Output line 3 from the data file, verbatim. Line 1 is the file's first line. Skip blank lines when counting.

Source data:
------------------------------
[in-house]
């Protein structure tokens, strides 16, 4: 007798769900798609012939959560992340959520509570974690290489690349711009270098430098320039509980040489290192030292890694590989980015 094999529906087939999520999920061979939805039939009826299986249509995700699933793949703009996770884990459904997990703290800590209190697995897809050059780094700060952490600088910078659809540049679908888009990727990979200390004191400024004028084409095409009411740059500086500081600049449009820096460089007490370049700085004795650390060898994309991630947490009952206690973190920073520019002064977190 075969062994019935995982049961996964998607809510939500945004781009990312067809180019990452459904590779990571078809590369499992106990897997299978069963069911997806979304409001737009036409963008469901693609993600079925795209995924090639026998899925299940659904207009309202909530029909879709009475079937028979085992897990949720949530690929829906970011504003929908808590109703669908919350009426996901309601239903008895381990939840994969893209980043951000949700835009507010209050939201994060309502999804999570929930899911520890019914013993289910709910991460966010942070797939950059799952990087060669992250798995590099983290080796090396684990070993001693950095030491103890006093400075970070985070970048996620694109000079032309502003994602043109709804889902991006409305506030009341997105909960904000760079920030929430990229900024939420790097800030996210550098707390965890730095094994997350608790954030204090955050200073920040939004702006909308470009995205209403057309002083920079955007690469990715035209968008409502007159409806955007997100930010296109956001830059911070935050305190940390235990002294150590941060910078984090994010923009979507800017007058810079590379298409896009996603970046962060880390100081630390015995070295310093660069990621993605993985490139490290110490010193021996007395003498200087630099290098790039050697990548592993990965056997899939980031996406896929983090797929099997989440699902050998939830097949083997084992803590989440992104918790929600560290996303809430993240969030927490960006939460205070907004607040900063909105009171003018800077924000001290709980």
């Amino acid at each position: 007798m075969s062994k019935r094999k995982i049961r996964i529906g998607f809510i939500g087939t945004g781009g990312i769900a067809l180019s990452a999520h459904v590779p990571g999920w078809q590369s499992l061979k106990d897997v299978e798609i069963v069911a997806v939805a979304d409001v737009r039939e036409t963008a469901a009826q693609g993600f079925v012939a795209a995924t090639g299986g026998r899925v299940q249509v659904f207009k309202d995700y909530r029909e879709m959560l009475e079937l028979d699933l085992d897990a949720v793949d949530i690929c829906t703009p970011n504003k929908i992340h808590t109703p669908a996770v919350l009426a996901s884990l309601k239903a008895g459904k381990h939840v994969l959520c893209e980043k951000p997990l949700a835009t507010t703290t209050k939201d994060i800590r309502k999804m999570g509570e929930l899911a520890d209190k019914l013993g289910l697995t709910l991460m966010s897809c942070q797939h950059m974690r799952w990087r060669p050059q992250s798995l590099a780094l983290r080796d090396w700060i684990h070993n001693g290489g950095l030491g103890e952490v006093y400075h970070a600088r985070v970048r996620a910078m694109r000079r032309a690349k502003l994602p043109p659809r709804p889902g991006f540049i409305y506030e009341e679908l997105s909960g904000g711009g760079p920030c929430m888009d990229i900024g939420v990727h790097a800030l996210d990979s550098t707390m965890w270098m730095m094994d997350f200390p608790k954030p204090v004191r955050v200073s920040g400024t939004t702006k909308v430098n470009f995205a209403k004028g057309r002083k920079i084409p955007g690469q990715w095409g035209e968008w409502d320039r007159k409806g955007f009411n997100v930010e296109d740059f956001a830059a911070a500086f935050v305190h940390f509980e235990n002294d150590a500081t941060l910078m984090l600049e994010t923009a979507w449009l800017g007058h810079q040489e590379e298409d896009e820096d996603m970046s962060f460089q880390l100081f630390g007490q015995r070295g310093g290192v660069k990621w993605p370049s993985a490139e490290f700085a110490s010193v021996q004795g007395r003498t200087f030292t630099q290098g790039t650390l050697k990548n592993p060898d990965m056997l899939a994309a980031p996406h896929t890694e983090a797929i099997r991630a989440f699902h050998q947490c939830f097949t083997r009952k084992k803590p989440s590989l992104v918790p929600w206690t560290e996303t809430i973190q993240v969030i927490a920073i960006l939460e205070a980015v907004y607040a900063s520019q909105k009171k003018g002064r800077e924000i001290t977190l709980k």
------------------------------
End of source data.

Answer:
């Amino acid at each position: 007798m075969s062994k019935r094999k995982i049961r996964i529906g998607f809510i939500g087939t945004g781009g990312i769900a067809l180019s990452a999520h459904v590779p990571g999920w078809q590369s499992l061979k106990d897997v299978e798609i069963v069911a997806v939805a979304d409001v737009r039939e036409t963008a469901a009826q693609g993600f079925v012939a795209a995924t090639g299986g026998r899925v299940q249509v659904f207009k309202d995700y909530r029909e879709m959560l009475e079937l028979d699933l085992d897990a949720v793949d949530i690929c829906t703009p970011n504003k929908i992340h808590t109703p669908a996770v919350l009426a996901s884990l309601k239903a008895g459904k381990h939840v994969l959520c893209e980043k951000p997990l949700a835009t507010t703290t209050k939201d994060i800590r309502k999804m999570g509570e929930l899911a520890d209190k019914l013993g289910l697995t709910l991460m966010s897809c942070q797939h950059m974690r799952w990087r060669p050059q992250s798995l590099a780094l983290r080796d090396w700060i684990h070993n001693g290489g950095l030491g103890e952490v006093y400075h970070a600088r985070v970048r996620a910078m694109r000079r032309a690349k502003l994602p043109p659809r709804p889902g991006f540049i409305y506030e009341e679908l997105s909960g904000g711009g760079p920030c929430m888009d990229i900024g939420v990727h790097a800030l996210d990979s550098t707390m965890w270098m730095m094994d997350f200390p608790k954030p204090v004191r955050v200073s920040g400024t939004t702006k909308v430098n470009f995205a209403k004028g057309r002083k920079i084409p955007g690469q990715w095409g035209e968008w409502d320039r007159k409806g955007f009411n997100v930010e296109d740059f956001a830059a911070a500086f935050v305190h940390f509980e235990n002294d150590a500081t941060l910078m984090l600049e994010t923009a979507w449009l800017g007058h810079q040489e590379e298409d896009e820096d996603m970046s962060f460089q880390l100081f630390g007490q015995r070295g310093g290192v660069k990621w993605p370049s993985a490139e490290f700085a110490s010193v021996q004795g007395r003498t200087f030292t630099q290098g790039t650390l050697k990548n592993p060898d990965m056997l899939a994309a980031p996406h896929t890694e983090a797929i099997r991630a989440f699902h050998q947490c939830f097949t083997r009952k084992k803590p989440s590989l992104v918790p929600w206690t560290e996303t809430i973190q993240v969030i927490a920073i960006l939460e205070a980015v907004y607040a900063s520019q909105k009171k003018g002064r800077e924000i001290t977190l709980k």